Overcoming the Beast of Anger - Part 2
Fr. George Morelli · February 10, 2010
Audio length: 27:54
Fr. George continues his series with a look at cognitive distortions that lead to anger.
Last week I started a broadcast series on healing anger which is both deadly to us physically, psychologically and spiritually. Numerous studies have linked anger with physical disease, I have described it as a psychological cancer and it leads as we shall see to spiritual death. Last week I cited St. John the Evangelists words to us of Christ’s injunction: “If any one says, “I love God,” and hates his brother, he is a liar; for he who does not love his brother whom he has seen, cannot love God whom he has not seen. And this commandment we have from him, that he who loves God should love his brother also.” (1Jn 4: 20-21). To really emphasize this point I want to cite a verse from the Sunday Gospel of Forgiveness Sunday (Mt 6:14-15)+“If you forgive men their trespasses, your heavenly Father also will forgive you; but if you do not forgive men their trespasses, neither will your Father forgive your trespasses.”+ Let us consider the last few Sunday Gospels: The Publicans words: ‘God, be merciful to me, the sinner!’ (Lk 18:14); the Prodigal Son’s words:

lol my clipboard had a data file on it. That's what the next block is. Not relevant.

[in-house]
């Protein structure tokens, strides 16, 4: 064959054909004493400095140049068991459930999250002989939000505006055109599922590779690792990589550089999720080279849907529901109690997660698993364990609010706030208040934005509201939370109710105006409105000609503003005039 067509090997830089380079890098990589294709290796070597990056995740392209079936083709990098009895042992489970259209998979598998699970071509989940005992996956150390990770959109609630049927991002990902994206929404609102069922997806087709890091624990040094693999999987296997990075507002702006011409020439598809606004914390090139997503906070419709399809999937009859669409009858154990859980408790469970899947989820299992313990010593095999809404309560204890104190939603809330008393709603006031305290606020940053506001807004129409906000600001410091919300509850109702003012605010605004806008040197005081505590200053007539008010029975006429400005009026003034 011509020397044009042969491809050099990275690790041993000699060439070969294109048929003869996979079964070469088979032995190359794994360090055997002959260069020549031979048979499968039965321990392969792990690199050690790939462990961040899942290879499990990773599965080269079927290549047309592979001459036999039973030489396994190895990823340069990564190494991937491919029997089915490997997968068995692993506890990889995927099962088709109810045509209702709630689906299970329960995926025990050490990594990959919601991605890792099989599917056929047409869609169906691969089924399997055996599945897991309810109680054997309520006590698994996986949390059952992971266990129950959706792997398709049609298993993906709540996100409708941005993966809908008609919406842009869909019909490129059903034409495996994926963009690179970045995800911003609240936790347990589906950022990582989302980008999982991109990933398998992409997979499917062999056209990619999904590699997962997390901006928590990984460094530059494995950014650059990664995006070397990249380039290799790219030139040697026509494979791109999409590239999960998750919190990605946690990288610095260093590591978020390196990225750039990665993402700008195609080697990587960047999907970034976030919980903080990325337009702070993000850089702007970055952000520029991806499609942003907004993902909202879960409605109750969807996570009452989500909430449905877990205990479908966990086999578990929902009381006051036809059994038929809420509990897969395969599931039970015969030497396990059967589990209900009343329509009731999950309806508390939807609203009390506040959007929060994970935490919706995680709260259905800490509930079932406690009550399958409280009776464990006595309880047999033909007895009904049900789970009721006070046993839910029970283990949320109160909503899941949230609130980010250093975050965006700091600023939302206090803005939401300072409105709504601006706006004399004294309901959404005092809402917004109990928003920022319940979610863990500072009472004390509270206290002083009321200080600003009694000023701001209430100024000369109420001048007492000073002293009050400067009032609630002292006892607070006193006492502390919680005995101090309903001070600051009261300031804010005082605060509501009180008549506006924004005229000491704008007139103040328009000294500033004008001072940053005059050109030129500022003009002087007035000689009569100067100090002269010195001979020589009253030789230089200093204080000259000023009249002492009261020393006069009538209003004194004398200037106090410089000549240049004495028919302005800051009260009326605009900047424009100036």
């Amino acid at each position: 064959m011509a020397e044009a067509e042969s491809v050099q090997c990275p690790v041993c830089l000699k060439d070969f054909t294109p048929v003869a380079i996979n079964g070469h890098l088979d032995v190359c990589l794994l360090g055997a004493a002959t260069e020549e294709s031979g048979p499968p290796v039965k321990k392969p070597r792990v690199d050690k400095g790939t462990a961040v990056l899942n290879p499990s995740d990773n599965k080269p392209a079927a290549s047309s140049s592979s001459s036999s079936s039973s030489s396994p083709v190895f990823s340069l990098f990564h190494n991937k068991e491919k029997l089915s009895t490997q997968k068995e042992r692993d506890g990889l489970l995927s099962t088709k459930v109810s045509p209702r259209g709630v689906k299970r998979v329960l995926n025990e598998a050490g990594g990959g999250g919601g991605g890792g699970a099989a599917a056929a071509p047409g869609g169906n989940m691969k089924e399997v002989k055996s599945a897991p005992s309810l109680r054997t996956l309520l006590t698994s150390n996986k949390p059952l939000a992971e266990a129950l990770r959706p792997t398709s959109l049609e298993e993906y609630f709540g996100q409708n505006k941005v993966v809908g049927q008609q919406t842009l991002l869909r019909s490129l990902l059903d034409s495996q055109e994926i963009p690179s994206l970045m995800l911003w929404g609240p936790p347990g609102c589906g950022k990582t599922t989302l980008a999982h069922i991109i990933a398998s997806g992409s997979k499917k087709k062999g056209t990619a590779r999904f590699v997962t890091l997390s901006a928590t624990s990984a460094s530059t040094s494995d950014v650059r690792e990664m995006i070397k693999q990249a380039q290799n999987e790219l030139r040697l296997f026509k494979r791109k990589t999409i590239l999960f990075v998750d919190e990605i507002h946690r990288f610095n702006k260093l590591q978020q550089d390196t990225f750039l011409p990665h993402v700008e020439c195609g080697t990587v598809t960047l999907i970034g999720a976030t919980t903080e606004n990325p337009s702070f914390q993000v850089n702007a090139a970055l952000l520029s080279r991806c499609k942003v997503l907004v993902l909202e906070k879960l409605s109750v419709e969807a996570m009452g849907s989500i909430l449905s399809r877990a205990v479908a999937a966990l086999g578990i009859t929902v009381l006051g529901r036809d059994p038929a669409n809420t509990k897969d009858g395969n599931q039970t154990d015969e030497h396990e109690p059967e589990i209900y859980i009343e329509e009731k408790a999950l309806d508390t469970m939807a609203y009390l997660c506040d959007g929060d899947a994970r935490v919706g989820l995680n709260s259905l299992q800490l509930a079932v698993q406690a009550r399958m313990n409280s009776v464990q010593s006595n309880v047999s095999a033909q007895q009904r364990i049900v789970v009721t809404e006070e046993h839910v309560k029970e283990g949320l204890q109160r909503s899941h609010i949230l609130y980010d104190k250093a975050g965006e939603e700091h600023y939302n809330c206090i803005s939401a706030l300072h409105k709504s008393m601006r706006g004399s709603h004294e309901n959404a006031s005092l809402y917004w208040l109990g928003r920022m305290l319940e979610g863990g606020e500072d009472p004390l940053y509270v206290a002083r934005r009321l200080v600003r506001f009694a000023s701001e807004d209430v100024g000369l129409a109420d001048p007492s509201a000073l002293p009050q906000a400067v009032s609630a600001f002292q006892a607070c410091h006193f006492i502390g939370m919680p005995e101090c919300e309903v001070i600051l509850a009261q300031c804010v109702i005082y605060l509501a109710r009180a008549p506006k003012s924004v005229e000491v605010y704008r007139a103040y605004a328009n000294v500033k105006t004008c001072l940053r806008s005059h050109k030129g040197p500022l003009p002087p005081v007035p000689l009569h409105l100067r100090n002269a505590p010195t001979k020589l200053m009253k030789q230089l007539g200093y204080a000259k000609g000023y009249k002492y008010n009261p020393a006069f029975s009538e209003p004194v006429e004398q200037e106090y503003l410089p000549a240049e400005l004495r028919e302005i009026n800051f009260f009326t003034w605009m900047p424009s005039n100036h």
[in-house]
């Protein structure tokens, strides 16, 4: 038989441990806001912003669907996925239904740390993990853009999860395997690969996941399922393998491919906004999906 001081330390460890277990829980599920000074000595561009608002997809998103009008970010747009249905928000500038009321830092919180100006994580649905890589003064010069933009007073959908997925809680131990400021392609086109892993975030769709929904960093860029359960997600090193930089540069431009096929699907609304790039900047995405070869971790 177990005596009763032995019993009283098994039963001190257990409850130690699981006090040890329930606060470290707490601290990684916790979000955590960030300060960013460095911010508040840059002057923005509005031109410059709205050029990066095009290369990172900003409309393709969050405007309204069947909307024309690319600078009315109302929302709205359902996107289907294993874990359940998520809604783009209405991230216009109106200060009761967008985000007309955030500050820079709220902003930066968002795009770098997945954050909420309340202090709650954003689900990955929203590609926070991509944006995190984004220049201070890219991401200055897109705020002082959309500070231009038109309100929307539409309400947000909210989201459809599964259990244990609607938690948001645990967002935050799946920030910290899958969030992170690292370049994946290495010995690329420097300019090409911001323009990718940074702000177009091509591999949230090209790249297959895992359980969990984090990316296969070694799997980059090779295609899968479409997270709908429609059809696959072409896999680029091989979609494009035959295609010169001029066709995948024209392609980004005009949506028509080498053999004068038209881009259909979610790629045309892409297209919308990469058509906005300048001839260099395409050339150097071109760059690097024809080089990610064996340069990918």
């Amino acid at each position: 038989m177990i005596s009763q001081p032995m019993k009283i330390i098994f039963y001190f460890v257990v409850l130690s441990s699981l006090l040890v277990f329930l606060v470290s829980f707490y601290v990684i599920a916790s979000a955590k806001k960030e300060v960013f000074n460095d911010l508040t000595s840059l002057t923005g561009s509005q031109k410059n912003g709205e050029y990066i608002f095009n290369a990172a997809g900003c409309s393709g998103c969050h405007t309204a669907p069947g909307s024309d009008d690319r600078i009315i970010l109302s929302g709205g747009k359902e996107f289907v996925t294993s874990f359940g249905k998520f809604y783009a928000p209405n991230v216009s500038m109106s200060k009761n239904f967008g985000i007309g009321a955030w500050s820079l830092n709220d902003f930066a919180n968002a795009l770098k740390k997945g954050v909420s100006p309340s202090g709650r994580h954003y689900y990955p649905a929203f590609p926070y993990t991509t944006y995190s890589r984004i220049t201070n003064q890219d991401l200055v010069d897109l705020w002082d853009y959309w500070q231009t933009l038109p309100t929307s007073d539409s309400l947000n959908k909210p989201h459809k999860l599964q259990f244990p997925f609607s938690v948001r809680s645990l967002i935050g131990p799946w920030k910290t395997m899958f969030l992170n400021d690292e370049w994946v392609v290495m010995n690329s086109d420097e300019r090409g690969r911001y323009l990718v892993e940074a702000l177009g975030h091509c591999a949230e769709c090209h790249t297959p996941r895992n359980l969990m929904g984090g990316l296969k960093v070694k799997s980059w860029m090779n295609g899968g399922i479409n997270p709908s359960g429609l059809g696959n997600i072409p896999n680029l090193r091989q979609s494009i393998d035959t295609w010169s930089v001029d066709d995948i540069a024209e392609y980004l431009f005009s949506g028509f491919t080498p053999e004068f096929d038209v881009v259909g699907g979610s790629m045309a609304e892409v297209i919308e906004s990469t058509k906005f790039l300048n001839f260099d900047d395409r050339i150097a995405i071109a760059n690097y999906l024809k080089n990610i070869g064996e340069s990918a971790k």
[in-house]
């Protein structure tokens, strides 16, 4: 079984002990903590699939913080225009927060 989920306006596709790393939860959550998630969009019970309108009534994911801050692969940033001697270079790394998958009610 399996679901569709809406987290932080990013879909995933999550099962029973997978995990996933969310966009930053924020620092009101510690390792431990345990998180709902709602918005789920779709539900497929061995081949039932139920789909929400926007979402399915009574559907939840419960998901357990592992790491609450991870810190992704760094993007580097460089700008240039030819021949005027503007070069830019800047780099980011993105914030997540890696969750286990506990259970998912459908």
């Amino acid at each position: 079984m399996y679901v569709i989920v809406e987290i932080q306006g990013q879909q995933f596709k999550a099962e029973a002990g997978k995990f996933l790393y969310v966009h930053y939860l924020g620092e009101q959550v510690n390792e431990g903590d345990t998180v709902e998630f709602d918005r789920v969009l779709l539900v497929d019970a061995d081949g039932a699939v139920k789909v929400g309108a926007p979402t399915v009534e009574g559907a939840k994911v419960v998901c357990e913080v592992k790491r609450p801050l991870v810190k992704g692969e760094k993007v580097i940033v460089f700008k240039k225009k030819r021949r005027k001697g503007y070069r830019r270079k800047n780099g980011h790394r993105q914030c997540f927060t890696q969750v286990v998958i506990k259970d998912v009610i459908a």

“But when he came to his senses, he said, … ‘I will get up and go to my father, and will say to him, “Father, I have sinned against heaven, and in you sight… (Lk 15: 17-18). What do these parables mean …. I am going to shock you: taken alone: nothing. Taken alone, all us can be like the righteous proud Pharisee and tell God how great we are. Taken alone, all of us should like the Prodigal, engage in riotous living get as much you know eat ‘drink and me merry’- ‘wine woman and song’ irrespective of the cost to others. Because no matter how ‘good’ we are, if one thing is missing all even good we do is meaningless before God: If forgiveness is missing, so is all else. St. Matthew tells us: ‘I desire mercy, and not sacrifice,’ (Mt 9:13). St Paul expands on this: he recounts: Recall the words of St John: “God is love … God so loved us, we also ought to love one another.” (1Jn 4:8,11) Now recall the words of St Paul” “If I speak with the tongues of men and of angels, but do not have love, I have become a noisy gong or a clanging cymbal.” (1Cor 13:1). Summary: God is love, we have to love as God, without this all is but “empty noise.” St. Isaac of Syria understood the implications of this. God as judge is eclipsed by God as mercy: He tells us “Mercy is opposed to justice. Justice is equality on the even scale …Mercy is sorrow and pity stirred up by goodness….It is evident that mercy belongs to the portion of the righteousness, then justice belongs to the portion of wickedness. As grass and fire cannot coexist in one place, so justice and mercy cannot abide in one soul.” St. Isaac goes on to day “As a grain of sand cannot counterbalance a great quantity of gold, so in comparison God’s use of justice cannot counterbalance His mercy. Let us reflect on this and at the end of the series come back to it again … anger is what separates us from God and our neighbor .. it is what prevents forgiveness and is what will ultimately lead to our invitation into hell … in imitation of our great Spiritual Fathers Sts Basil and John Chrysostom, who used the best science of their day in the Monastery hospitals they founded (of course along with the Holy Mysteries of the Church) – let us too, look to the best science of our day to understand and intervene in anger.